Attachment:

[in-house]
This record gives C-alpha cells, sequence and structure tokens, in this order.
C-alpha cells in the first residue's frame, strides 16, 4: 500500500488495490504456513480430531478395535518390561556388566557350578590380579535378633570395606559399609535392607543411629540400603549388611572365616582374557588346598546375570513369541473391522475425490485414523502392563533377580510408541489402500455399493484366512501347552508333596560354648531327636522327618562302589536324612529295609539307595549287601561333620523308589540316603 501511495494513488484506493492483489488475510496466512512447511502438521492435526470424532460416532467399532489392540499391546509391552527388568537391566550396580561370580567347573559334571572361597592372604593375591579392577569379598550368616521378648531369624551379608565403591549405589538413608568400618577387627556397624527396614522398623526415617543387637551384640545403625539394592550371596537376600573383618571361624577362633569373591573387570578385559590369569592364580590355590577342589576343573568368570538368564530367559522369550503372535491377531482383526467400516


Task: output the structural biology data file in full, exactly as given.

[in-house]
This record gives C-alpha cells, sequence and structure tokens, in this order.
C-alpha cells in the first residue's frame, strides 16, 4: 500500500488495490504456513480430531478395535518390561556388566557350578590380579535378633570395606559399609535392607543411629540400603549388611572365616582374557588346598546375570513369541473391522475425490485414523502392563533377580510408541489402500455399493484366512501347552508333596560354648531327636522327618562302589536324612529295609539307595549287601561333620523308589540316603 501511495494513488484506493492483489488475510496466512512447511502438521492435526470424532460416532467399532489392540499391546509391552527388568537391566550396580561370580567347573559334571572361597592372604593375591579392577569379598550368616521378648531369624551379608565403591549405589538413608568400618577387627556397624527396614522398623526415617543387637551384640545403625539394592550371596537376600573383618571361624577362633569373591573387570578385559590369569592364580590355590577342589576343573568368570538368564530367559522369550503372535491377531482383526467400516